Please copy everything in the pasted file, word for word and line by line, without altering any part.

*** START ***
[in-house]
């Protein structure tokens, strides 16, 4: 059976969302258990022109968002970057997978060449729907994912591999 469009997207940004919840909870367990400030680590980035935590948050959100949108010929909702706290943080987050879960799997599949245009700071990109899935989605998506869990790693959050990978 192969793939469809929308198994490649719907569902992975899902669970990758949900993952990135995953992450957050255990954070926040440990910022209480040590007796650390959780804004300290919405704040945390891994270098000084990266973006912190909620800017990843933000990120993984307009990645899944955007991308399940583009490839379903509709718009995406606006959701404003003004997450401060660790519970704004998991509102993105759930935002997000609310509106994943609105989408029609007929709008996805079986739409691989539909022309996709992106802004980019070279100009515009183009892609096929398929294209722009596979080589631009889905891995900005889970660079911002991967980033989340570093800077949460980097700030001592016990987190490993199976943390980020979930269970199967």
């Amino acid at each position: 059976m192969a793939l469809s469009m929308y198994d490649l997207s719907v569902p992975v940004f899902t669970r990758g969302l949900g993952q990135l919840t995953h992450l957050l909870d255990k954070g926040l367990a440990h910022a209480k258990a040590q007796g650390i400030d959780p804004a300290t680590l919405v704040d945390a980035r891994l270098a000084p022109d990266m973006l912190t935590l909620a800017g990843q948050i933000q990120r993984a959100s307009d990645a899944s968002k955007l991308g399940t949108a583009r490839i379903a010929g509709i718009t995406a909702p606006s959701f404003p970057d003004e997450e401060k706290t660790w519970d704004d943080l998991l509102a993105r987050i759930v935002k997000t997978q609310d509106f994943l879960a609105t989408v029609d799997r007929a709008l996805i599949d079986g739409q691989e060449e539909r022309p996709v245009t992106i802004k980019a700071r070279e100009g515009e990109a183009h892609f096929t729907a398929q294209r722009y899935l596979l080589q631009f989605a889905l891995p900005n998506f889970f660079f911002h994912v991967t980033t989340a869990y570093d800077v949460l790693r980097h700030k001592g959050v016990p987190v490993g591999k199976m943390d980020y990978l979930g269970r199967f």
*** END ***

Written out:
[in-house]
């Protein structure tokens, strides 16, 4: 059976969302258990022109968002970057997978060449729907994912591999 469009997207940004919840909870367990400030680590980035935590948050959100949108010929909702706290943080987050879960799997599949245009700071990109899935989605998506869990790693959050990978 192969793939469809929308198994490649719907569902992975899902669970990758949900993952990135995953992450957050255990954070926040440990910022209480040590007796650390959780804004300290919405704040945390891994270098000084990266973006912190909620800017990843933000990120993984307009990645899944955007991308399940583009490839379903509709718009995406606006959701404003003004997450401060660790519970704004998991509102993105759930935002997000609310509106994943609105989408029609007929709008996805079986739409691989539909022309996709992106802004980019070279100009515009183009892609096929398929294209722009596979080589631009889905891995900005889970660079911002991967980033989340570093800077949460980097700030001592016990987190490993199976943390980020979930269970199967």
């Amino acid at each position: 059976m192969a793939l469809s469009m929308y198994d490649l997207s719907v569902p992975v940004f899902t669970r990758g969302l949900g993952q990135l919840t995953h992450l957050l909870d255990k954070g926040l367990a440990h910022a209480k258990a040590q007796g650390i400030d959780p804004a300290t680590l919405v704040d945390a980035r891994l270098a000084p022109d990266m973006l912190t935590l909620a800017g990843q948050i933000q990120r993984a959100s307009d990645a899944s968002k955007l991308g399940t949108a583009r490839i379903a010929g509709i718009t995406a909702p606006s959701f404003p970057d003004e997450e401060k706290t660790w519970d704004d943080l998991l509102a993105r987050i759930v935002k997000t997978q609310d509106f994943l879960a609105t989408v029609d799997r007929a709008l996805i599949d079986g739409q691989e060449e539909r022309p996709v245009t992106i802004k980019a700071r070279e100009g515009e990109a183009h892609f096929t729907a398929q294209r722009y899935l596979l080589q631009f989605a889905l891995p900005n998506f889970f660079f911002h994912v991967t980033t989340a869990y570093d800077v949460l790693r980097h700030k001592g959050v016990p987190v490993g591999k199976m943390d980020y990978l979930g269970r199967f």